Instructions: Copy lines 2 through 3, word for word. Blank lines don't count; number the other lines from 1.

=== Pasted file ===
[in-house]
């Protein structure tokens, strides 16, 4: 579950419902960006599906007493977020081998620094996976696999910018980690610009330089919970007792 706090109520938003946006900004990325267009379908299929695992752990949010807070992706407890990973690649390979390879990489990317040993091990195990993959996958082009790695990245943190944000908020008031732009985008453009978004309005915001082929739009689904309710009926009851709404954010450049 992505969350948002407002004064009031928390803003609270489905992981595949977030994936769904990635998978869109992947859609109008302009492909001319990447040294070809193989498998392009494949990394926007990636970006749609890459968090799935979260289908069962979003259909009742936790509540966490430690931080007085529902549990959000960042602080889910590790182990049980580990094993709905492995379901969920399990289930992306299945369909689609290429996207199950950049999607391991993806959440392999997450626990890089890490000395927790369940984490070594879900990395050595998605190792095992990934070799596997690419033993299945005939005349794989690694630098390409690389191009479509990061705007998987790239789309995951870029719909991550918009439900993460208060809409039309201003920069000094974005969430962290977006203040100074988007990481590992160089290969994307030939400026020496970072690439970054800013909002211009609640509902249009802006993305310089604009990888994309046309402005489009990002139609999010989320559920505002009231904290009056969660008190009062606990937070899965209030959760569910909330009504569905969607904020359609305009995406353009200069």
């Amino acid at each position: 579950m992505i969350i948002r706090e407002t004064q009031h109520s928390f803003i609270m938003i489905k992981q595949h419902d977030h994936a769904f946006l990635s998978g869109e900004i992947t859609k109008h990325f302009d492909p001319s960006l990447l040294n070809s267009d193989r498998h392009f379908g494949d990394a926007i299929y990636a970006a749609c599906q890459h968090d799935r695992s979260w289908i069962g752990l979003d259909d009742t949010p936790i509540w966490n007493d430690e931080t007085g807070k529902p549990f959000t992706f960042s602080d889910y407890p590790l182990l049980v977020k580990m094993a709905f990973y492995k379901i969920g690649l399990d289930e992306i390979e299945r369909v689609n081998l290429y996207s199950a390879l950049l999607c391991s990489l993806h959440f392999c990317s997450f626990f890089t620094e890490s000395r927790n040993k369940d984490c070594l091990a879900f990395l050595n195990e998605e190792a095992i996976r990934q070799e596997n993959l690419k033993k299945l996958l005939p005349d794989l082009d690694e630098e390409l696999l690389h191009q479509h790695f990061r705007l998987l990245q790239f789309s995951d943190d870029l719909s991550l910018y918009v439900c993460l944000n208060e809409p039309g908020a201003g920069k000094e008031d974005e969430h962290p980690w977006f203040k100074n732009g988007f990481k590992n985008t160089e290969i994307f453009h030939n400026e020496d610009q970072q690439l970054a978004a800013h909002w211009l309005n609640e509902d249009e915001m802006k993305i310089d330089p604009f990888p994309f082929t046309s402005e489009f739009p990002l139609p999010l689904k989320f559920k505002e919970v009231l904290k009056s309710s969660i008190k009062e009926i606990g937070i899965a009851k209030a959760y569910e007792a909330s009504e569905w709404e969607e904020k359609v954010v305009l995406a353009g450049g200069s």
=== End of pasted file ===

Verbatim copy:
């Protein structure tokens, strides 16, 4: 579950419902960006599906007493977020081998620094996976696999910018980690610009330089919970007792 706090109520938003946006900004990325267009379908299929695992752990949010807070992706407890990973690649390979390879990489990317040993091990195990993959996958082009790695990245943190944000908020008031732009985008453009978004309005915001082929739009689904309710009926009851709404954010450049 992505969350948002407002004064009031928390803003609270489905992981595949977030994936769904990635998978869109992947859609109008302009492909001319990447040294070809193989498998392009494949990394926007990636970006749609890459968090799935979260289908069962979003259909009742936790509540966490430690931080007085529902549990959000960042602080889910590790182990049980580990094993709905492995379901969920399990289930992306299945369909689609290429996207199950950049999607391991993806959440392999997450626990890089890490000395927790369940984490070594879900990395050595998605190792095992990934070799596997690419033993299945005939005349794989690694630098390409690389191009479509990061705007998987790239789309995951870029719909991550918009439900993460208060809409039309201003920069000094974005969430962290977006203040100074988007990481590992160089290969994307030939400026020496970072690439970054800013909002211009609640509902249009802006993305310089604009990888994309046309402005489009990002139609999010989320559920505002009231904290009056969660008190009062606990937070899965209030959760569910909330009504569905969607904020359609305009995406353009200069």
């Amino acid at each position: 579950m992505i969350i948002r706090e407002t004064q009031h109520s928390f803003i609270m938003i489905k992981q595949h419902d977030h994936a769904f946006l990635s998978g869109e900004i992947t859609k109008h990325f302009d492909p001319s960006l990447l040294n070809s267009d193989r498998h392009f379908g494949d990394a926007i299929y990636a970006a749609c599906q890459h968090d799935r695992s979260w289908i069962g752990l979003d259909d009742t949010p936790i509540w966490n007493d430690e931080t007085g807070k529902p549990f959000t992706f960042s602080d889910y407890p590790l182990l049980v977020k580990m094993a709905f990973y492995k379901i969920g690649l399990d289930e992306i390979e299945r369909v689609n081998l290429y996207s199950a390879l950049l999607c391991s990489l993806h959440f392999c990317s997450f626990f890089t620094e890490s000395r927790n040993k369940d984490c070594l091990a879900f990395l050595n195990e998605e190792a095992i996976r990934q070799e596997n993959l690419k033993k299945l996958l005939p005349d794989l082009d690694e630098e390409l696999l690389h191009q479509h790695f990061r705007l998987l990245q790239f789309s995951d943190d870029l719909s991550l910018y918009v439900c993460l944000n208060e809409p039309g908020a201003g920069k000094e008031d974005e969430h962290p980690w977006f203040k100074n732009g988007f990481k590992n985008t160089e290969i994307f453009h030939n400026e020496d610009q970072q690439l970054a978004a800013h909002w211009l309005n609640e509902d249009e915001m802006k993305i310089d330089p604009f990888p994309f082929t046309s402005e489009f739009p990002l139609p999010l689904k989320f559920k505002e919970v009231l904290k009056s309710s969660i008190k009062e009926i606990g937070i899965a009851k209030a959760y569910e007792a909330s009504e569905w709404e969607e904020k359609v954010v305009l995406a353009g450049g200069s």